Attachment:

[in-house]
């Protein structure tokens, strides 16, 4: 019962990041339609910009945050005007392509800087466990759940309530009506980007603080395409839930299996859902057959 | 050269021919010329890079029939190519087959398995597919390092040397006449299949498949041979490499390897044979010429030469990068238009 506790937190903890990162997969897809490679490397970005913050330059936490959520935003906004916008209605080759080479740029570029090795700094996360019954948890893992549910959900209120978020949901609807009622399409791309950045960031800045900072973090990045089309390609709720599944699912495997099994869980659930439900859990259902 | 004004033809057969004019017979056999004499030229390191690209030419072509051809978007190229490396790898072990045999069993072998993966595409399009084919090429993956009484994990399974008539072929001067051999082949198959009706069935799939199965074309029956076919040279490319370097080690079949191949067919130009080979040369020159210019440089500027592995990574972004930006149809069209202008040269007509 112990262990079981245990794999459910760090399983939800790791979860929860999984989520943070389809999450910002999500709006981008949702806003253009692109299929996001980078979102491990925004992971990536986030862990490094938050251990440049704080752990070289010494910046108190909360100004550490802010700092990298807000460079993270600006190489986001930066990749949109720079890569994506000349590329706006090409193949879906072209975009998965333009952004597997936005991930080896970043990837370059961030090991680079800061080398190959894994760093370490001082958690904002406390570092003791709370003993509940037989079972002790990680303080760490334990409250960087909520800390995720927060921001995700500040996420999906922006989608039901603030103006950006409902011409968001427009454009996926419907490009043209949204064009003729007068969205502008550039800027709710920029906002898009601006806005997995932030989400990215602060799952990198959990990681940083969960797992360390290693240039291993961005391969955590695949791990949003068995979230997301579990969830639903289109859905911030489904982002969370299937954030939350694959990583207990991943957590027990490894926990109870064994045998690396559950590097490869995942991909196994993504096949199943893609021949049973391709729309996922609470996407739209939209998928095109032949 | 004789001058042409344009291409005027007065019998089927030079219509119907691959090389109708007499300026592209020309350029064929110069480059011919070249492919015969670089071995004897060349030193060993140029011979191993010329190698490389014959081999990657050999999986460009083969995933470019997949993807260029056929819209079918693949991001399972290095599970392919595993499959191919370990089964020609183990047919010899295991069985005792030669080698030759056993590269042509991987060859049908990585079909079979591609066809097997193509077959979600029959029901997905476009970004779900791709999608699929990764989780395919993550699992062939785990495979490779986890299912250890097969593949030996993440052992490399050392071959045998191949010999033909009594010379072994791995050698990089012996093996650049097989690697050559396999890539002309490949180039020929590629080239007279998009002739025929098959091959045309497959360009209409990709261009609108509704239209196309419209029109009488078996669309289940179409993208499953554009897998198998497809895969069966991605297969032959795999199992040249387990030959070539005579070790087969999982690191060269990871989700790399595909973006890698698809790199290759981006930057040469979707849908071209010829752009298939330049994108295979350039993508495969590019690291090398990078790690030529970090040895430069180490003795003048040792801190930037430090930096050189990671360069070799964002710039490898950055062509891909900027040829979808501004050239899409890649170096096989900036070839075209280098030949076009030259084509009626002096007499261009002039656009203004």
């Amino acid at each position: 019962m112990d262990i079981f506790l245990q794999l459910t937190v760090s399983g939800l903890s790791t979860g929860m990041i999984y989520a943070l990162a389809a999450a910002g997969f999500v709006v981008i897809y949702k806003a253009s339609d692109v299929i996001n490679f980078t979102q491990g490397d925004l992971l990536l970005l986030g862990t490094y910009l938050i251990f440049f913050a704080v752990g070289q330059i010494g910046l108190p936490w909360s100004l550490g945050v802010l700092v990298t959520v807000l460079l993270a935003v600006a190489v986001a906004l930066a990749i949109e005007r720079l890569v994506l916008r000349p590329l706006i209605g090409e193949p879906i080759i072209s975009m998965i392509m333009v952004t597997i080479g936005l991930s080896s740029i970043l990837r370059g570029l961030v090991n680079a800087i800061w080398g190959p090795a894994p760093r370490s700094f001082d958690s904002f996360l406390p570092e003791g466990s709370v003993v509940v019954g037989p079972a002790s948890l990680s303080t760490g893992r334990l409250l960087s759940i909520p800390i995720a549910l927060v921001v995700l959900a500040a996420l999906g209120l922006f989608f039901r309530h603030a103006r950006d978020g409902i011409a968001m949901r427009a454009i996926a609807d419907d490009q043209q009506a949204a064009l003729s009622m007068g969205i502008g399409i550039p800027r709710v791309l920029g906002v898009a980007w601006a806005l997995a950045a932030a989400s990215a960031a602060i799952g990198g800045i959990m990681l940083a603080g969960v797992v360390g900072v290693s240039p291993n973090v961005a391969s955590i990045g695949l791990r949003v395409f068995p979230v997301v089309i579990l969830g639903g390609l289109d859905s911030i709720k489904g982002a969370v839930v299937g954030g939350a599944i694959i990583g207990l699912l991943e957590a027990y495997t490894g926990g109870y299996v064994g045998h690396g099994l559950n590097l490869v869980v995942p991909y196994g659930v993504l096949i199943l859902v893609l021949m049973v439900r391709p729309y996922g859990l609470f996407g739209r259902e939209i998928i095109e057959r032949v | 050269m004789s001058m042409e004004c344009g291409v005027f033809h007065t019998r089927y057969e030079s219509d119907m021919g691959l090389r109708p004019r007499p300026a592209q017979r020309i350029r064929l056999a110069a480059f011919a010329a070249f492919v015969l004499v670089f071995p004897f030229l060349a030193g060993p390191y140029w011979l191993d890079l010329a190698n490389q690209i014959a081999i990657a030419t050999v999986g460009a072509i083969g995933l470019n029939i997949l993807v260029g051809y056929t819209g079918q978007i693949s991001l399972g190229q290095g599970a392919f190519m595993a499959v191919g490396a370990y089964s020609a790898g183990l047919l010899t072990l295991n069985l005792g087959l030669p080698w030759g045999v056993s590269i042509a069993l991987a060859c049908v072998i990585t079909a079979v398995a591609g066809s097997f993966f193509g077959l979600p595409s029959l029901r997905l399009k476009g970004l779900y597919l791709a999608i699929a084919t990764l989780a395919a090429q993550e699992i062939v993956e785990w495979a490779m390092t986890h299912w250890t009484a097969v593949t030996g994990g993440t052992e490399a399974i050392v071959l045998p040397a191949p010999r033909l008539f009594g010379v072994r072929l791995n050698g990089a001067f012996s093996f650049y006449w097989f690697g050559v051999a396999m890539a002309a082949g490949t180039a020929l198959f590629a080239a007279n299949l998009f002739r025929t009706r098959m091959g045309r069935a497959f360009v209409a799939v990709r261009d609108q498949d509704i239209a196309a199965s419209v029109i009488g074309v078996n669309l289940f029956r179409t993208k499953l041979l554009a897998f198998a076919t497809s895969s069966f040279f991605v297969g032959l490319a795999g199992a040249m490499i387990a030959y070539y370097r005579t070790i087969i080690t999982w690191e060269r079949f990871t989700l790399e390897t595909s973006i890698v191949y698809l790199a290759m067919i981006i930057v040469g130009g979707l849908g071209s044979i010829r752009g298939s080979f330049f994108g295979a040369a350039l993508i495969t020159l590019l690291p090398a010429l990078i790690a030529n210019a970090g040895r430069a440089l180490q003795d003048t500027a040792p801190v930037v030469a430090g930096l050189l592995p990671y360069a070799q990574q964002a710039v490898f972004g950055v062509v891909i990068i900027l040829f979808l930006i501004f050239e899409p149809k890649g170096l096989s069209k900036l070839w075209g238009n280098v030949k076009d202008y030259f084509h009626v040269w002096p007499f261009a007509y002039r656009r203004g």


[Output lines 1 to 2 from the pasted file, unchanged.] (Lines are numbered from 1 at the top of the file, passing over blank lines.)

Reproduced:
[in-house]
């Protein structure tokens, strides 16, 4: 019962990041339609910009945050005007392509800087466990759940309530009506980007603080395409839930299996859902057959 | 050269021919010329890079029939190519087959398995597919390092040397006449299949498949041979490499390897044979010429030469990068238009 506790937190903890990162997969897809490679490397970005913050330059936490959520935003906004916008209605080759080479740029570029090795700094996360019954948890893992549910959900209120978020949901609807009622399409791309950045960031800045900072973090990045089309390609709720599944699912495997099994869980659930439900859990259902 | 004004033809057969004019017979056999004499030229390191690209030419072509051809978007190229490396790898072990045999069993072998993966595409399009084919090429993956009484994990399974008539072929001067051999082949198959009706069935799939199965074309029956076919040279490319370097080690079949191949067919130009080979040369020159210019440089500027592995990574972004930006149809069209202008040269007509 112990262990079981245990794999459910760090399983939800790791979860929860999984989520943070389809999450910002999500709006981008949702806003253009692109299929996001980078979102491990925004992971990536986030862990490094938050251990440049704080752990070289010494910046108190909360100004550490802010700092990298807000460079993270600006190489986001930066990749949109720079890569994506000349590329706006090409193949879906072209975009998965333009952004597997936005991930080896970043990837370059961030090991680079800061080398190959894994760093370490001082958690904002406390570092003791709370003993509940037989079972002790990680303080760490334990409250960087909520800390995720927060921001995700500040996420999906922006989608039901603030103006950006409902011409968001427009454009996926419907490009043209949204064009003729007068969205502008550039800027709710920029906002898009601006806005997995932030989400990215602060799952990198959990990681940083969960797992360390290693240039291993961005391969955590695949791990949003068995979230997301579990969830639903289109859905911030489904982002969370299937954030939350694959990583207990991943957590027990490894926990109870064994045998690396559950590097490869995942991909196994993504096949199943893609021949049973391709729309996922609470996407739209939209998928095109032949 | 004789001058042409344009291409005027007065019998089927030079219509119907691959090389109708007499300026592209020309350029064929110069480059011919070249492919015969670089071995004897060349030193060993140029011979191993010329190698490389014959081999990657050999999986460009083969995933470019997949993807260029056929819209079918693949991001399972290095599970392919595993499959191919370990089964020609183990047919010899295991069985005792030669080698030759056993590269042509991987060859049908990585079909079979591609066809097997193509077959979600029959029901997905476009970004779900791709999608699929990764989780395919993550699992062939785990495979490779986890299912250890097969593949030996993440052992490399050392071959045998191949010999033909009594010379072994791995050698990089012996093996650049097989690697050559396999890539002309490949180039020929590629080239007279998009002739025929098959091959045309497959360009209409990709261009609108509704239209196309419209029109009488078996669309289940179409993208499953554009897998198998497809895969069966991605297969032959795999199992040249387990030959070539005579070790087969999982690191060269990871989700790399595909973006890698698809790199290759981006930057040469979707849908071209010829752009298939330049994108295979350039993508495969590019690291090398990078790690030529970090040895430069180490003795003048040792801190930037430090930096050189990671360069070799964002710039490898950055062509891909900027040829979808501004050239899409890649170096096989900036070839075209280098030949076009030259084509009626002096007499261009002039656009203004």